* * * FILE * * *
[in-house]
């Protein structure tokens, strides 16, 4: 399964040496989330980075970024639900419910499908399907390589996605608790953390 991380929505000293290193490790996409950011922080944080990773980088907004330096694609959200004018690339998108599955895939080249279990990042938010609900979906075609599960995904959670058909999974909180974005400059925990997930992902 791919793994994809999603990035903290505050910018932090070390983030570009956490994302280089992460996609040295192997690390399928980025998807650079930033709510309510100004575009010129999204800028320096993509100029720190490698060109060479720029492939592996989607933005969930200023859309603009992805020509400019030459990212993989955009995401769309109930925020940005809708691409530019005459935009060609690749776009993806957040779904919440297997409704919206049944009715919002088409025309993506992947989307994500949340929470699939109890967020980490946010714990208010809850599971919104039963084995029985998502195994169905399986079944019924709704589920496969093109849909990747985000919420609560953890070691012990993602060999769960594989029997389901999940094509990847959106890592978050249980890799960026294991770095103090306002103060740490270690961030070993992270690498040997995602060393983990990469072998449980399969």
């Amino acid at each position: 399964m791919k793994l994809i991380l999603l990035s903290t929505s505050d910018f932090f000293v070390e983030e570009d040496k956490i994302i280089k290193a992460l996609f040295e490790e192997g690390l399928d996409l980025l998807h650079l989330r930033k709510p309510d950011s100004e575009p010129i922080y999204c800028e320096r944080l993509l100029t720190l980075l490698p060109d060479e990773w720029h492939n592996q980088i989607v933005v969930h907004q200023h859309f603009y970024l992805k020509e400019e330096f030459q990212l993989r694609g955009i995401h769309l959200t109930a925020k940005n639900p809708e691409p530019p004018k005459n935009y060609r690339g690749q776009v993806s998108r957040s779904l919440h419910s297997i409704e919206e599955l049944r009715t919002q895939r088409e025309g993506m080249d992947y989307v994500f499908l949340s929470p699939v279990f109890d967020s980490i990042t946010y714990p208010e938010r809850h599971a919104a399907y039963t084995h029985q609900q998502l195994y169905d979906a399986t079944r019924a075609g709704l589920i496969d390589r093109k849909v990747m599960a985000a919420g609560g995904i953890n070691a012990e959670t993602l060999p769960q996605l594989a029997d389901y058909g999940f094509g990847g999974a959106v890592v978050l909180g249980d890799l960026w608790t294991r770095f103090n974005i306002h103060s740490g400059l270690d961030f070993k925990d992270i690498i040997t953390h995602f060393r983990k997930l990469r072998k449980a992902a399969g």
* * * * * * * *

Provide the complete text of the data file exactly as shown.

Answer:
[in-house]
């Protein structure tokens, strides 16, 4: 399964040496989330980075970024639900419910499908399907390589996605608790953390 991380929505000293290193490790996409950011922080944080990773980088907004330096694609959200004018690339998108599955895939080249279990990042938010609900979906075609599960995904959670058909999974909180974005400059925990997930992902 791919793994994809999603990035903290505050910018932090070390983030570009956490994302280089992460996609040295192997690390399928980025998807650079930033709510309510100004575009010129999204800028320096993509100029720190490698060109060479720029492939592996989607933005969930200023859309603009992805020509400019030459990212993989955009995401769309109930925020940005809708691409530019005459935009060609690749776009993806957040779904919440297997409704919206049944009715919002088409025309993506992947989307994500949340929470699939109890967020980490946010714990208010809850599971919104039963084995029985998502195994169905399986079944019924709704589920496969093109849909990747985000919420609560953890070691012990993602060999769960594989029997389901999940094509990847959106890592978050249980890799960026294991770095103090306002103060740490270690961030070993992270690498040997995602060393983990990469072998449980399969």
């Amino acid at each position: 399964m791919k793994l994809i991380l999603l990035s903290t929505s505050d910018f932090f000293v070390e983030e570009d040496k956490i994302i280089k290193a992460l996609f040295e490790e192997g690390l399928d996409l980025l998807h650079l989330r930033k709510p309510d950011s100004e575009p010129i922080y999204c800028e320096r944080l993509l100029t720190l980075l490698p060109d060479e990773w720029h492939n592996q980088i989607v933005v969930h907004q200023h859309f603009y970024l992805k020509e400019e330096f030459q990212l993989r694609g955009i995401h769309l959200t109930a925020k940005n639900p809708e691409p530019p004018k005459n935009y060609r690339g690749q776009v993806s998108r957040s779904l919440h419910s297997i409704e919206e599955l049944r009715t919002q895939r088409e025309g993506m080249d992947y989307v994500f499908l949340s929470p699939v279990f109890d967020s980490i990042t946010y714990p208010e938010r809850h599971a919104a399907y039963t084995h029985q609900q998502l195994y169905d979906a399986t079944r019924a075609g709704l589920i496969d390589r093109k849909v990747m599960a985000a919420g609560g995904i953890n070691a012990e959670t993602l060999p769960q996605l594989a029997d389901y058909g999940f094509g990847g999974a959106v890592v978050l909180g249980d890799l960026w608790t294991r770095f103090n974005i306002h103060s740490g400059l270690d961030f070993k925990d992270i690498i040997t953390h995602f060393r983990k997930l990469r072998k449980a992902a399969g």